Canonical’s Ubuntu operating system is one of the biggest names in desktop GNU/Linux. But if you plan to play PC games on Linux, you might want to start looking around for a different Linux distro.
Ubuntu developer Steve Langasek announced last week that starting with Ubuntu 19:10, which comes out in October, Canonical would no longer provide 32-bit builds of applications and libraries. This being Linux, there will be workarounds — but many existing apps may not work out of the box anymore.
Case in point: a number of games from GOG cannot be installed on a pre-release version of Ubuntu 19:10. So it’s not all that surprising that a developer for Valve says that now that Canonical is dropping support for 32-bit software, Valve’s Steam game client is dropping support for Ubuntu.
That doesn’t necessarily mean Linux gamers need to switch right away: Valve will continue to support Ubuntu 18:04 LTS, for example, which is a year-old operating system that still has another four years of official “long term” support. And Valve plans to “evaluate ways to minimize breakage for exiting users” moving forward.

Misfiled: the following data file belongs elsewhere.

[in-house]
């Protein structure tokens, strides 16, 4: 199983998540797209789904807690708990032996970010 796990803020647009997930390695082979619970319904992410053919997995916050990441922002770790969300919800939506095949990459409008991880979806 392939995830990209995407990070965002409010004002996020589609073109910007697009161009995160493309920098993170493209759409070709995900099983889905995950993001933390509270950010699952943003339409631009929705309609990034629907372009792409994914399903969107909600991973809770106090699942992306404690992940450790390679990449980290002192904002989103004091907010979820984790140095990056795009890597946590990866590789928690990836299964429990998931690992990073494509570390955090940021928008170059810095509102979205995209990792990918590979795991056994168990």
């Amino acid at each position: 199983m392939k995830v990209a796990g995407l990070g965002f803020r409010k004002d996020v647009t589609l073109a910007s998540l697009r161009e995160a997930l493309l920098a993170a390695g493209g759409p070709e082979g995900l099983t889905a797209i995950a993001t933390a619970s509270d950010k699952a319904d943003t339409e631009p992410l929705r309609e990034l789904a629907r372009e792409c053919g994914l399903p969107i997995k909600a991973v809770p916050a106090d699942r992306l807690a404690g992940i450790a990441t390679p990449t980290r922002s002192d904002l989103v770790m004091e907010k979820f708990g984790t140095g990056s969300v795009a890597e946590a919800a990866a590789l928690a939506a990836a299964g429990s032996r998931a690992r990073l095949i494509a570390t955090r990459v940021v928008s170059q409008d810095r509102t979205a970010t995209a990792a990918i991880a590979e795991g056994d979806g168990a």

But the company also plans to shift its focus from Ubuntu to a different GNU/Linux distribution at some point.
Update: Canonical has responded to the backlash by announcing that it will continue to support select 32-bit packages in Ubuntu 19.10 and Ubuntu 20.04 LTS, and Valve, in turn, says Steam will continue to support Ubuntu. This still appears to be a temporary solution though.
For now Canonical will work with members of the community to determine which packages to support.
In the long run, the company still plans to stop including 32-bit binaries, and will instead encourage developers who need them to package their software as Snaps or use LXD containers to include all the binaries necessary to run an application.